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Thursday, October 27, 2016
US churches fear outcome of Bush Middle East policy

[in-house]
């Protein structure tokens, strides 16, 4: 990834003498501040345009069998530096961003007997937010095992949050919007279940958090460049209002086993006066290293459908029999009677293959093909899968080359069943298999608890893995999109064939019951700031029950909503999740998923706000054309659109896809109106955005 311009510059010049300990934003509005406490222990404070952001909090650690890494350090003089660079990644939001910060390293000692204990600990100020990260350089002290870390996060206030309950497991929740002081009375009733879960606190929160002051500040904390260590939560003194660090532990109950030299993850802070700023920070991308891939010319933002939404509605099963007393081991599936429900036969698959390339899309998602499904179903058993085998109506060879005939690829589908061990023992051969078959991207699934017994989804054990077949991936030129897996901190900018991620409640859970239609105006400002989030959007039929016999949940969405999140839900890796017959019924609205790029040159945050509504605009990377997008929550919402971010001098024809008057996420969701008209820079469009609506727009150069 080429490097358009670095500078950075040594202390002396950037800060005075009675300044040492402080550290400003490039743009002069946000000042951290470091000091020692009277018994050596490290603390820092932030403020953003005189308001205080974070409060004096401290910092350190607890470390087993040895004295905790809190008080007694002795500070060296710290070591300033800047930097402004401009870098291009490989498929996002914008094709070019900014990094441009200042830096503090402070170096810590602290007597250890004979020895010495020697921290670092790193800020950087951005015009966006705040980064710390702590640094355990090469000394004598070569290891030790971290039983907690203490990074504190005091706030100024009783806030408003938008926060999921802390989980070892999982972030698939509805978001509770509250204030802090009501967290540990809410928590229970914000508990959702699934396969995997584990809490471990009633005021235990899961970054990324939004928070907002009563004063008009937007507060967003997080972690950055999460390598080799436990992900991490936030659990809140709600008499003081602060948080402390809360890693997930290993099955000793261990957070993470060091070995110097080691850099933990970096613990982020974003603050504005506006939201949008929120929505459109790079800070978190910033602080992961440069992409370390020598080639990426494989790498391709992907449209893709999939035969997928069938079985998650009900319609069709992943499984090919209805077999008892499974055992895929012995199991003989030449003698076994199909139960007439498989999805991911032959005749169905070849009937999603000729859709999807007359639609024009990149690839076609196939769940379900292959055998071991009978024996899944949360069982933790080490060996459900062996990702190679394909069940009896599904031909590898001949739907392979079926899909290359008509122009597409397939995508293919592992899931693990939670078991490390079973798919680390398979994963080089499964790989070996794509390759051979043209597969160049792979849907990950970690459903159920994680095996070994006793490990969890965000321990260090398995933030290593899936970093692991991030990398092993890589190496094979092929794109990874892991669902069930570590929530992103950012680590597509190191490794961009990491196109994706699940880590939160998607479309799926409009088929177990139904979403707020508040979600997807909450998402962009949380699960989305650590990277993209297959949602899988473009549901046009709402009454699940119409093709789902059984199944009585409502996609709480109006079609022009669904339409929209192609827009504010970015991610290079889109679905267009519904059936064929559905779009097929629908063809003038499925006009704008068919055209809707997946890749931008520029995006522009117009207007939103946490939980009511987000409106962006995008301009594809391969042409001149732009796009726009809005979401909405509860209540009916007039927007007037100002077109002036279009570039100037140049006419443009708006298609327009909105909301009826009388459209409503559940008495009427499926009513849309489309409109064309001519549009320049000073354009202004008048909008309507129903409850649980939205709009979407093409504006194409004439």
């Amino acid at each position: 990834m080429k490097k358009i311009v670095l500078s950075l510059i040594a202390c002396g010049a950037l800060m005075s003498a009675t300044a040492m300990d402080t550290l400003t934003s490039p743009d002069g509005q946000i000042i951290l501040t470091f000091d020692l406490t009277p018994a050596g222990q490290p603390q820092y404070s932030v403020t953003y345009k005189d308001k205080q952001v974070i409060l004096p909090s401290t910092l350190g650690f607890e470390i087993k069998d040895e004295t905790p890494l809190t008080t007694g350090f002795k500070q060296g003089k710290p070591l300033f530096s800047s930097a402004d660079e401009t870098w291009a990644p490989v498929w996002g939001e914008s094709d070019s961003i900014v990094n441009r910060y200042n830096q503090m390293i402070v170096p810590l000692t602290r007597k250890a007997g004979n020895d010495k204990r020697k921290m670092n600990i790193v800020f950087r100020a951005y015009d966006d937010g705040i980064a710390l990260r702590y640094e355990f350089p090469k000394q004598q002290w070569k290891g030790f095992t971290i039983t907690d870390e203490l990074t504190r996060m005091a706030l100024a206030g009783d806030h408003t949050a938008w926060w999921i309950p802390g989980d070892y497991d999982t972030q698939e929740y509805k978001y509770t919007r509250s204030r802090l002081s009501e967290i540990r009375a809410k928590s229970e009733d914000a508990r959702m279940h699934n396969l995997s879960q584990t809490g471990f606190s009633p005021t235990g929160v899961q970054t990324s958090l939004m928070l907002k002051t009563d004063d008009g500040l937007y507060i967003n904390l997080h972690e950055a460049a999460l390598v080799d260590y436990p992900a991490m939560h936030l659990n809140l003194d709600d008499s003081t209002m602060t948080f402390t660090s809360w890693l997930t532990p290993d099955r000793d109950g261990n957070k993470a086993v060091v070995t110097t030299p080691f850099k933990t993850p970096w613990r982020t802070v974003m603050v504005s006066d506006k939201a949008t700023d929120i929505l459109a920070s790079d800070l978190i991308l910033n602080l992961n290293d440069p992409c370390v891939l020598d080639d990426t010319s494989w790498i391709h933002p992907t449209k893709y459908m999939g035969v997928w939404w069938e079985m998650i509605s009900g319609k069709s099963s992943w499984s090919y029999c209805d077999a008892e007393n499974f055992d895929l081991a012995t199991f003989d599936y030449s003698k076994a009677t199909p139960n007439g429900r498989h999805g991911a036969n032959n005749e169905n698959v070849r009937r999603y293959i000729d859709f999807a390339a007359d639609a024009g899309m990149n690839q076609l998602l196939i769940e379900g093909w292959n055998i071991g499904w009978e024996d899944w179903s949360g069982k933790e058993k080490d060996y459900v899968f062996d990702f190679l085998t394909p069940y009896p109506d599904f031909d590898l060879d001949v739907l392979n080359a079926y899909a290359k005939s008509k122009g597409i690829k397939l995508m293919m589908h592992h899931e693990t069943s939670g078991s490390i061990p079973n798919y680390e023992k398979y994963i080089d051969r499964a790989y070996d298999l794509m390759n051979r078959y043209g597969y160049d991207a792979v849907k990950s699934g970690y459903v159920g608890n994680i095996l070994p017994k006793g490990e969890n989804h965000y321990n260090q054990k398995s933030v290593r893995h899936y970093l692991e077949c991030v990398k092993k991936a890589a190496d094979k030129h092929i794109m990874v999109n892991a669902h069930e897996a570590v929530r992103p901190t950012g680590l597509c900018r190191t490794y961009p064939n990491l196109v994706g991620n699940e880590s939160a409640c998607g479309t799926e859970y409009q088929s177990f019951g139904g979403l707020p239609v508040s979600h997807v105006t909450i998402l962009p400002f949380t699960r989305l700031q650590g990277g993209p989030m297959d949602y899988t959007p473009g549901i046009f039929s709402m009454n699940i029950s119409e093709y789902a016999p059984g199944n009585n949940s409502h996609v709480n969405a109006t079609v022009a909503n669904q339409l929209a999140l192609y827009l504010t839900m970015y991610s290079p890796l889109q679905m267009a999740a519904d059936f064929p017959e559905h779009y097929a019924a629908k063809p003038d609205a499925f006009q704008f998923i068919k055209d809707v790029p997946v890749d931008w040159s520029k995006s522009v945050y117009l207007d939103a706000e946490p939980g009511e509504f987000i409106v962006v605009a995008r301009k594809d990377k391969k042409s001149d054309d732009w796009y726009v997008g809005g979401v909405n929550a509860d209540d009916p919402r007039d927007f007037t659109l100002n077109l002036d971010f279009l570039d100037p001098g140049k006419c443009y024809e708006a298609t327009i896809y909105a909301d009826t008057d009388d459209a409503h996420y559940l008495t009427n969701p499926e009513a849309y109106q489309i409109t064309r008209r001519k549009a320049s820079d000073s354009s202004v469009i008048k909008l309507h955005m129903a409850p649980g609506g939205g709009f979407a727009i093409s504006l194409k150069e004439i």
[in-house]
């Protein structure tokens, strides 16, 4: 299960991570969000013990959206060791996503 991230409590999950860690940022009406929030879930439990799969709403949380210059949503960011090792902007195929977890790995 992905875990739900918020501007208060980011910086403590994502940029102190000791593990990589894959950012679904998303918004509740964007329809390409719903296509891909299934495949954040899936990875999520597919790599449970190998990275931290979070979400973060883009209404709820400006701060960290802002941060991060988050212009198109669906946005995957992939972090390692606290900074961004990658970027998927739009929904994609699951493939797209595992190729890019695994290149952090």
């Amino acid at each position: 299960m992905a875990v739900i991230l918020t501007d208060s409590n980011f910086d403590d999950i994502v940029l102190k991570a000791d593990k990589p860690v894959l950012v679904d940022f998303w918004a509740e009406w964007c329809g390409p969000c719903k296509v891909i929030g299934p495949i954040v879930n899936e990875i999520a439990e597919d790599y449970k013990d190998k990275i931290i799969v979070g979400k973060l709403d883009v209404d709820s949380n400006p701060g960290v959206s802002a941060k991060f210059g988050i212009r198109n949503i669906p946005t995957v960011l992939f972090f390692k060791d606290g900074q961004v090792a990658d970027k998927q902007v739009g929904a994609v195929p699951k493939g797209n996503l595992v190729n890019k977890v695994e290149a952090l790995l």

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¬†US church leaders have expressed disappointment and alarm at Wednesday's remarks by President Bush that seemingly reversed 35 years of long-standing US policy on Israeli and Palestinian negotiations for peace. Speaking through Churches for Middle East Peace (CMEP), a coalition of 19 national Protestant, Catholic, and Orthodox church offices, the leaders criticized President Bush's unilateral prejudging of negotiations by his endorsement of Israel's large Jewish settlements in the West Bank and of Israel's wish to prevent any Palestinian refugees from ever being resettled within Israel. Corinne Whitlatch, executive director of the coalition, said: "We had hoped that the Gaza withdrawal could be a first forward step toward peace." She said: "Instead, President Bush has betrayed decades of diplomatic advances, undercut the future of the Road Map peace plan and ignored its cosponsors ≠ the UN, the European Union and the Russian Federation. His repeated assurance that he wants a viable Palestinian state alongside a secure Israel is losing credibility. The President's blatant disregard for Palestinian and Arab participation and sentiment places a future peace and our own security as risk." "The President's decision," said Fr Drew Christiansen, SJ, a member of CMEP's Leadership Council and an editor of the Jesuit magazine America, "makes US policy hostage to Prime Minister Sharon's expansionist goals. Legitimating West Bank settlements is a recipe for protracted conflict which will continue to impact adversely the dwindling Christian presence in the Holy Land." Fr Christiansen asked the President to consider the consequences of his decision on Christians in the region, saying: "Mr Sharon has talked about his unilateral initiative delaying negotiations for another generation. But this is a generation in which, under the pressure of endless conflict, the endangered indigenous Christian population in the Holy Land could well disappear. I doubt this is an outcome that President Bush would like to see, but it is very likely one that he is setting in motion." Other church leaders questioned whether the "war on terrorism" itself may have blinded President Bush to the possible outcomes of his actions on Israelis and Palestinians. Jim Winkler, General Secretary of the United Methodist Church General Board of Church and Society, observed, "President Bush responded yesterday to a reporter that 'the best way to achieve peace is to fight terror.' I disagree. The way toward peace is to work for a just resolution of the conflict between Israel and Palestine. That will lead to the end of the terror of suicide bombers and targeted assassinations. Winkler continued: "Instead of telling Prime Minister Sharon that it's ok now to violate international law and United Nations resolutions, President Bush should be pressuring both sides to stem the violence and start talking again. President Bush has effectively told the world that what Israel has taken by force from the Palestinians is now acceptable. This is a road map to war." Whitlatch reiterated the disappointment of the national church organizations in yesterday's developments. "The President's decision, contrary to the public, long-standing positions of many US Protestant and Orthodox churches and of the Catholic Church, is de facto a rejection of international law. He has clearly shown that the US is not as concerned for the rights of the Palestinian people as he is for the political goals of Prime Minister Sharon. How unfortunate for all the people of the Middle East!" Formed in 1984, Churches for Middle East Peace is a Washington-based program of the Alliance of Baptists, American Friends Service Committee, Antiochian Orthodox Archdiocese of America, Catholic Conference of Major Superiors of Men's Institutes, Christian Church (Disciples of Christ), Church of the Brethren, Church World Service, Episcopal Church, Evangelical Lutheran Church in America, Franciscan Mission Service, Friends Committee on National Legislation, Maryknoll Missioners, Mennonite Central Committee, National Council of Churches, Presbyterian Church (USA), Reformed Church in America, Unitarian Universalist Association, United Church of Christ, and the United Methodist Church (GBCS & GBGM) . For further information, see:
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